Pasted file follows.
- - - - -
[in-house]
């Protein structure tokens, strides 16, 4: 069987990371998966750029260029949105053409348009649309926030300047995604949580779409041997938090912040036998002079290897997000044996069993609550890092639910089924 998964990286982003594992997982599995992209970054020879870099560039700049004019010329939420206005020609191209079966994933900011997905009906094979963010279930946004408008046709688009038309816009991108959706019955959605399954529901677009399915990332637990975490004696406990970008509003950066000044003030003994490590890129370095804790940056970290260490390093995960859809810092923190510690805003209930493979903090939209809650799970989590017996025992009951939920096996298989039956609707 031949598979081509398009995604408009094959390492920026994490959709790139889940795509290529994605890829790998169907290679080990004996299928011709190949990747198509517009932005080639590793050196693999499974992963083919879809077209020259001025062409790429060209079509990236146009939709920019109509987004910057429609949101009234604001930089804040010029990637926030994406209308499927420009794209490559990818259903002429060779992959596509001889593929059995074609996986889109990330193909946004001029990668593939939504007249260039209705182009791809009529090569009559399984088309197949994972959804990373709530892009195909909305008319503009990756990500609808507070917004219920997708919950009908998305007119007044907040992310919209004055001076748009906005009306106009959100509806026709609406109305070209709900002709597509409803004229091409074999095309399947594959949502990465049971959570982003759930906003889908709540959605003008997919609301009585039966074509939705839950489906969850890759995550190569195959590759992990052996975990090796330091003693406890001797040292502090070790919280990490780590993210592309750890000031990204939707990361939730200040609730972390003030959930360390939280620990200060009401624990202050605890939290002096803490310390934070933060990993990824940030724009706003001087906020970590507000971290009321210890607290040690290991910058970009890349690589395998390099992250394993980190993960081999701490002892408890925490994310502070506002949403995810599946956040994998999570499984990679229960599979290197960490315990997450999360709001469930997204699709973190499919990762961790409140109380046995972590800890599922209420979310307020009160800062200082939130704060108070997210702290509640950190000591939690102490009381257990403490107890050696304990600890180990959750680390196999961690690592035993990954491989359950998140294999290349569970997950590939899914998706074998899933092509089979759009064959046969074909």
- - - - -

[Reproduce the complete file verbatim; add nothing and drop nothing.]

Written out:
[in-house]
């Protein structure tokens, strides 16, 4: 069987990371998966750029260029949105053409348009649309926030300047995604949580779409041997938090912040036998002079290897997000044996069993609550890092639910089924 998964990286982003594992997982599995992209970054020879870099560039700049004019010329939420206005020609191209079966994933900011997905009906094979963010279930946004408008046709688009038309816009991108959706019955959605399954529901677009399915990332637990975490004696406990970008509003950066000044003030003994490590890129370095804790940056970290260490390093995960859809810092923190510690805003209930493979903090939209809650799970989590017996025992009951939920096996298989039956609707 031949598979081509398009995604408009094959390492920026994490959709790139889940795509290529994605890829790998169907290679080990004996299928011709190949990747198509517009932005080639590793050196693999499974992963083919879809077209020259001025062409790429060209079509990236146009939709920019109509987004910057429609949101009234604001930089804040010029990637926030994406209308499927420009794209490559990818259903002429060779992959596509001889593929059995074609996986889109990330193909946004001029990668593939939504007249260039209705182009791809009529090569009559399984088309197949994972959804990373709530892009195909909305008319503009990756990500609808507070917004219920997708919950009908998305007119007044907040992310919209004055001076748009906005009306106009959100509806026709609406109305070209709900002709597509409803004229091409074999095309399947594959949502990465049971959570982003759930906003889908709540959605003008997919609301009585039966074509939705839950489906969850890759995550190569195959590759992990052996975990090796330091003693406890001797040292502090070790919280990490780590993210592309750890000031990204939707990361939730200040609730972390003030959930360390939280620990200060009401624990202050605890939290002096803490310390934070933060990993990824940030724009706003001087906020970590507000971290009321210890607290040690290991910058970009890349690589395998390099992250394993980190993960081999701490002892408890925490994310502070506002949403995810599946956040994998999570499984990679229960599979290197960490315990997450999360709001469930997204699709973190499919990762961790409140109380046995972590800890599922209420979310307020009160800062200082939130704060108070997210702290509640950190000591939690102490009381257990403490107890050696304990600890180990959750680390196999961690690592035993990954491989359950998140294999290349569970997950590939899914998706074998899933092509089979759009064959046969074909």